These resources will help students study the structure, varieties, and uses of seeds, plants, flowers, and trees.
- Grades: PreK–K, 1–2, 3–5, 6–8
Online Learning Activities
These activities help students understand photosynthesis, gymnosperms, angiosperms, plant cells, plant adaptations, and more.
Download a free Knowledge Quest! activity about plant parts and photosynthesis and discover other resources for teaching about plants.
Students simplify fractions to color in this spring-themed worksheet's floral-kaleidoscope design.
Plant Pursuit is an outdoor plant-hunting activity developed by Scholastic and sponsored by Snowmass.
Unit and Lesson Plans
Explains how to teach children firsthand about plant parts, plant growth, and plant care.
Teaches students about the typesof fruits and vegetables grown on farms as well as the types of plants on which they grow.
Observe butterfly life cycles with this lesson plan in which students prepare, plant, and maintain a butterfly habitat.
With a hands-on approach, grow your students' knowledge of plants, from plant structure to life cycle to oxygen production.
Ms. Frizzle's class finds out how rot makes rich soil for new growth, while your students discover the connection between rot and leaves mixed in damp soil. Children can continue this experiment for a month or longer.
Inside a plant, The Magic School Bus kids discover that plant food is made from air, water, and sunlight. Your students discover that plants will go to great lengths to find light — even thread a maze!
Ms. Frizzle's class hangs on inside the tiny bus as it hitches a ride on a wind-traveling seed. The seed travels by clinging to an animal -- in this case, a man on a bicycle!
Students learn about flower shapes and colors while studying, painting, and labeling various flowers for a bulletin board.
Using fruits and vegetables as stamps, students create prints and patterns to reinforce the lesson that fruits contain seeds.
Offers suggestions for bringing living plant and animal specimens into the classroom for observation at the advent of the spring season.
Young children are captivated by investigating nature and observing and creating growth and change. These activities were designed to teach children about nature via hands-on experimentation.
Children will develop gross-motor and sequencing skills in this ready-to-use teaching idea for mixed ages.
Children learn about how to care for plants by interviewing an expert, preparing their questions in advance.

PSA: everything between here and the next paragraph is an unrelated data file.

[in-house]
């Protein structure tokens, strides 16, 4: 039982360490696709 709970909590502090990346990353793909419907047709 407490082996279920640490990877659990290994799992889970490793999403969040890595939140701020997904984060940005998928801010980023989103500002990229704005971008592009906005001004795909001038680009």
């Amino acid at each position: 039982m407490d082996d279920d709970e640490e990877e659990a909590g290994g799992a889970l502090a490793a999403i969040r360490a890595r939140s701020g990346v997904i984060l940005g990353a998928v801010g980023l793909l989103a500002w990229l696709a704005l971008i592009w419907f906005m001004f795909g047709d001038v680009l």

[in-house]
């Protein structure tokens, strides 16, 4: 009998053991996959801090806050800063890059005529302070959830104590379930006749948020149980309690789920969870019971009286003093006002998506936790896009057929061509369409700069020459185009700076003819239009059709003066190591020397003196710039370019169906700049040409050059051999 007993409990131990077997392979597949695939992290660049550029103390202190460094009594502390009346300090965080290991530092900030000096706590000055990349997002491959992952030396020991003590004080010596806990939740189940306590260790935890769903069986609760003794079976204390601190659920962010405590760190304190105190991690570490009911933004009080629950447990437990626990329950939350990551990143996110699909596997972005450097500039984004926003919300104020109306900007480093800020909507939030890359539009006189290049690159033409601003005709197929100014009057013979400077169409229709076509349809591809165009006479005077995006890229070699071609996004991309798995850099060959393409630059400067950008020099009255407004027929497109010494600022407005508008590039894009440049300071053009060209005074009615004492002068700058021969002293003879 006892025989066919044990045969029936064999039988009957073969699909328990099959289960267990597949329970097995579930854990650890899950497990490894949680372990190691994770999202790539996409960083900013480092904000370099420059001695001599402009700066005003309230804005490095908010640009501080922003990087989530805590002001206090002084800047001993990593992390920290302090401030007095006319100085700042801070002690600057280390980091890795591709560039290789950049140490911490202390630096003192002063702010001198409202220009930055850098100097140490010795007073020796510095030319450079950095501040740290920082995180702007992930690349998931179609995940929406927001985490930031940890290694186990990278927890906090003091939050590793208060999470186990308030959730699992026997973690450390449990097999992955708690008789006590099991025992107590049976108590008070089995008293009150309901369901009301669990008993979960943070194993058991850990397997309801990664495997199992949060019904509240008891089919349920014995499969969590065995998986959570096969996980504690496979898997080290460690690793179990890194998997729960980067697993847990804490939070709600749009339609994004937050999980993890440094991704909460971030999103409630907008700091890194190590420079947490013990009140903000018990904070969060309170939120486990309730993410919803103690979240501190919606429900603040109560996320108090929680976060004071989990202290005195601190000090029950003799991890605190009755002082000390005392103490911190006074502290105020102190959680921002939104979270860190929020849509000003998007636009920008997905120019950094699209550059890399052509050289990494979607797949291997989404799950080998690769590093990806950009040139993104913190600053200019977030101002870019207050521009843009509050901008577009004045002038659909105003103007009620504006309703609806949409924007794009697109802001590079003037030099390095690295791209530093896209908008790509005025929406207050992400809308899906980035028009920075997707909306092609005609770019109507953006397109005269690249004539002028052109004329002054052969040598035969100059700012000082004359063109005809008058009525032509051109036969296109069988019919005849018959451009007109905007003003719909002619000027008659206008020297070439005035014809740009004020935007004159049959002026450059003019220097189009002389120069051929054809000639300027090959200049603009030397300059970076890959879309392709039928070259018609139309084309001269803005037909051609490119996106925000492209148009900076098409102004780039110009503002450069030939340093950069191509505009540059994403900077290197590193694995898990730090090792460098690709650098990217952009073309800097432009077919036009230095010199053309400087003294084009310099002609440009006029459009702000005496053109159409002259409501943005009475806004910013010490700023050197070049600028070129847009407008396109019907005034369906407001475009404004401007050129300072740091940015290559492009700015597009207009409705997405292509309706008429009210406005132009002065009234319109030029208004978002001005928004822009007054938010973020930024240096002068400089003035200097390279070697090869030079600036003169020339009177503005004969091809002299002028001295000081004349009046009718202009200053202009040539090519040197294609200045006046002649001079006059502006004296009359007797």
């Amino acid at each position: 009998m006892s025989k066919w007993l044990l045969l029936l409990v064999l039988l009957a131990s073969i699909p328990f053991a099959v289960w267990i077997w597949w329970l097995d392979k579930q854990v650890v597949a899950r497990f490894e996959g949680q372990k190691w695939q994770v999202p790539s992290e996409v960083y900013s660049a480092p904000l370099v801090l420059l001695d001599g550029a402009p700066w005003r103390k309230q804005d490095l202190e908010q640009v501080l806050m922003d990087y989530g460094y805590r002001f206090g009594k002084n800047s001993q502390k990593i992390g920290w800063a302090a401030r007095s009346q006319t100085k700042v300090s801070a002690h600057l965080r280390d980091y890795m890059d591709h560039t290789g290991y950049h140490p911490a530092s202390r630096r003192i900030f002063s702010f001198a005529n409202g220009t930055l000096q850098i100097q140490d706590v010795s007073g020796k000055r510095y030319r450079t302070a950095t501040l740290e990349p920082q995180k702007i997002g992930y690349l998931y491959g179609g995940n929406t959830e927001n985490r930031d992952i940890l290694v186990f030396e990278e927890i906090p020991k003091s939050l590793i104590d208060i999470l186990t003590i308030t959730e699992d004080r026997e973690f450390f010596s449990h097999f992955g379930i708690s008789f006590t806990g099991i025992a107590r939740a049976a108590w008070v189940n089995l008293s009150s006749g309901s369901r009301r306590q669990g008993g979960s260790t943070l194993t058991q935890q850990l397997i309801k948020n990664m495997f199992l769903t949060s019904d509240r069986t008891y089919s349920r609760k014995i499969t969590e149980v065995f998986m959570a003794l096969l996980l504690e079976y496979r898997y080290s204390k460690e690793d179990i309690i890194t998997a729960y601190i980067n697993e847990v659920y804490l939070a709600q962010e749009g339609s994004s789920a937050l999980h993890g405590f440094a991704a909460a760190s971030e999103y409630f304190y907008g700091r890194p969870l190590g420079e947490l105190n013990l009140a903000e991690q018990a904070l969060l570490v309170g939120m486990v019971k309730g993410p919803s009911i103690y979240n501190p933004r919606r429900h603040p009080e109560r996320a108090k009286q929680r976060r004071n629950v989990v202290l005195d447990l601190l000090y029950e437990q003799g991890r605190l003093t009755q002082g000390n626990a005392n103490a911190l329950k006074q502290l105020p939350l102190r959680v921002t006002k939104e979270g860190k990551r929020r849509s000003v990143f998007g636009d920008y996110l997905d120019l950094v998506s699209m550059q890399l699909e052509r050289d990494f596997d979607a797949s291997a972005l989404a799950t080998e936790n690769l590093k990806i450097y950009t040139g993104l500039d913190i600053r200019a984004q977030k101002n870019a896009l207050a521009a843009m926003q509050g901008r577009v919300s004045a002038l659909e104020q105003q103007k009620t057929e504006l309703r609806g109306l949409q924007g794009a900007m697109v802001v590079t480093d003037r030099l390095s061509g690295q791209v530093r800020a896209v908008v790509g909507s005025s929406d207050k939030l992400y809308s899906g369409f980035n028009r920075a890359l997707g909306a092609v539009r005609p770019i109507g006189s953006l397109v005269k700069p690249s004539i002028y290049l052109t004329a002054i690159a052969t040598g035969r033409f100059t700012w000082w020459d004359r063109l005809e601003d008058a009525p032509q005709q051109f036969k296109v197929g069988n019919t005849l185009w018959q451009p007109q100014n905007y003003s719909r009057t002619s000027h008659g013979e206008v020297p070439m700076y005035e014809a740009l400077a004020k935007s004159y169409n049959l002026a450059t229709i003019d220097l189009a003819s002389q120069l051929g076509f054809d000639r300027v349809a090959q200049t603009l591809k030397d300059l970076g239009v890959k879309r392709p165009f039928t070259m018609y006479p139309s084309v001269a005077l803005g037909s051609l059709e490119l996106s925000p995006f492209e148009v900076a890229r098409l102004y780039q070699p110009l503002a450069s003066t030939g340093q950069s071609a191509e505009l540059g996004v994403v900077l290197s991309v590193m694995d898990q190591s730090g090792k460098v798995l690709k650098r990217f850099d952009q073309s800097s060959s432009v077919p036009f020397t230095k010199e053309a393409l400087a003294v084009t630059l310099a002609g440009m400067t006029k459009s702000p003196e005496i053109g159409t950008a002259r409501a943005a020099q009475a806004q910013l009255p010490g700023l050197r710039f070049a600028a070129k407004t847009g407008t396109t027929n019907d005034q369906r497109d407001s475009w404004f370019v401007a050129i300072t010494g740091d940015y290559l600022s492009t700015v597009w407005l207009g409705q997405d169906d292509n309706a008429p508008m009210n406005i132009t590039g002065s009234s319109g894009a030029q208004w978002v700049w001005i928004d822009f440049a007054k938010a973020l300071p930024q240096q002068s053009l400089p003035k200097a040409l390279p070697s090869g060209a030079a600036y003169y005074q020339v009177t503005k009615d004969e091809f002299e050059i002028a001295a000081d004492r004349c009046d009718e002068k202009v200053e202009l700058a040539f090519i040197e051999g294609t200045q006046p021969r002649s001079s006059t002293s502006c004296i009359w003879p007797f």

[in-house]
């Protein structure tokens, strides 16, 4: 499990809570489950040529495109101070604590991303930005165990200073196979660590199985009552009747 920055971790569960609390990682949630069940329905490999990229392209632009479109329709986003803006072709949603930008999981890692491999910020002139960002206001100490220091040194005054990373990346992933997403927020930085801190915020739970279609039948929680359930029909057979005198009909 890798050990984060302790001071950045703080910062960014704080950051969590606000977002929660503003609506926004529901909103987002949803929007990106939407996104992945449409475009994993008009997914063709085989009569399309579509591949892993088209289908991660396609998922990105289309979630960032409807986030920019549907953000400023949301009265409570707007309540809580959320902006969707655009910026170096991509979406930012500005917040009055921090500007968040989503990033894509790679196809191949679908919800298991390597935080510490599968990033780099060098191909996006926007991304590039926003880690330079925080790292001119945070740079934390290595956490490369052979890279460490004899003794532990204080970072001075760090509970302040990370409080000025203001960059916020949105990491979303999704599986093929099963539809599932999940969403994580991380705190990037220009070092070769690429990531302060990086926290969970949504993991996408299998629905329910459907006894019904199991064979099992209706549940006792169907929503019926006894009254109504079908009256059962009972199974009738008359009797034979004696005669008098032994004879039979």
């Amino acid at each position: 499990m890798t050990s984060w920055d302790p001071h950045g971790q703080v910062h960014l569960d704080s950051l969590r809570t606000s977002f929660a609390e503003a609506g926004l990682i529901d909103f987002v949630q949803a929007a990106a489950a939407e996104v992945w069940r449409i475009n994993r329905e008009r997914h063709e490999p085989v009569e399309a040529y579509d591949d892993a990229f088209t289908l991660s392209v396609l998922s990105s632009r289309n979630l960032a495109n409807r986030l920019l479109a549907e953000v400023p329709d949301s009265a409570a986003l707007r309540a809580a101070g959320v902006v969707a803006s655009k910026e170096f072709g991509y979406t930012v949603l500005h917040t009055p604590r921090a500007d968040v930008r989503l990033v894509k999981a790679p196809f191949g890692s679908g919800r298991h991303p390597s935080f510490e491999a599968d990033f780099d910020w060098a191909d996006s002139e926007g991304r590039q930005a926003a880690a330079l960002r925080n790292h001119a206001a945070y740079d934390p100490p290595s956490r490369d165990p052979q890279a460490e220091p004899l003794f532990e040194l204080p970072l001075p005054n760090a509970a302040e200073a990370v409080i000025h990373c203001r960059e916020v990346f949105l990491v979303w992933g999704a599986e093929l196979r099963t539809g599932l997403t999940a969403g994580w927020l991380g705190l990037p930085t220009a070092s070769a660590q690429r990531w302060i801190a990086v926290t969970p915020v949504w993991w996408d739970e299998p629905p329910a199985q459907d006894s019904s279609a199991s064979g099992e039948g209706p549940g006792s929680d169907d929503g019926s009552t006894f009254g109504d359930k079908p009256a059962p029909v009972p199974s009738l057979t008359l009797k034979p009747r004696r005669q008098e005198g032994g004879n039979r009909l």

Children participate in a "sprouting seed race," during which they observe and compare the growth rates of different seeds.
Introduce students to the things seeds need to grow. This activity teaches science skills such as observation, prediction, and problem solving. Children will also practice drawing conclusions.
In this project, students create a display of the stages of a pumpkin’s growth.
While creating a core, seeds and all, students learn what’s inside of an apple.
Students will enjoy creating trees and branches from tracings of their own arms and hands in this colorful activity for introducing a unit on the four seasons.
Make DIY mini-gardens to celebrate the end of the year with a gift that will keep on growing from Instructor Magazine.
Mark the beginning of spring with this sweet scarecrow craft. You can display the scarecrows in small gardens or potted plants!
If you can, bring in real sunflowers to inspire your students before they begin this bright and sunny spring craft.
It’s almost that time again! The snow is melting and bits of green are appearing outside our classroom windows. What plants are on your school grounds? You may be surprised at what you find!
Channel students' curiosity and excitement about the spring season by starting a classroom garden.
Check out this Book Wizard book list to find titles to add to your classroom library and lessons about plants and trees.
Students grow and observe their own plants to follow-up Seed to Plant by Gail Gibbons.
Class discussion topics and a writing activity to complement the book by Dyanne DiSalvo-Ryan
After reading the book, sprout an apple seed, discover an apple's star, or visit an apple tree in blossom.
These fun extension activities for The Carrot Seed by Ruth Krauss incorporate simple machines.
The Carrot Seed is an easy way to introduce seeds as a unit of study. Students love to collect seeds and compare them in their museum.
Seedfolks is a wonderful exploration of character development, and Paul Fleischman's writing style makes the reader begin to really care about each character and his/her life. In this lesson plan, students analyze characters' actions as the cause or effect of the main plot.
The bright and detailed illustrations in The Dandelion Seed make it a favorite with students. Students enjoy recreating the world of the seed, in the form of a map.
Cross-curricular activities to complement the book by Lucy Baker
Students create sponge garden after reading I'm a Seed by Jean Marzollo.
Topics to discuss before and after reading the book by Jean Marzollo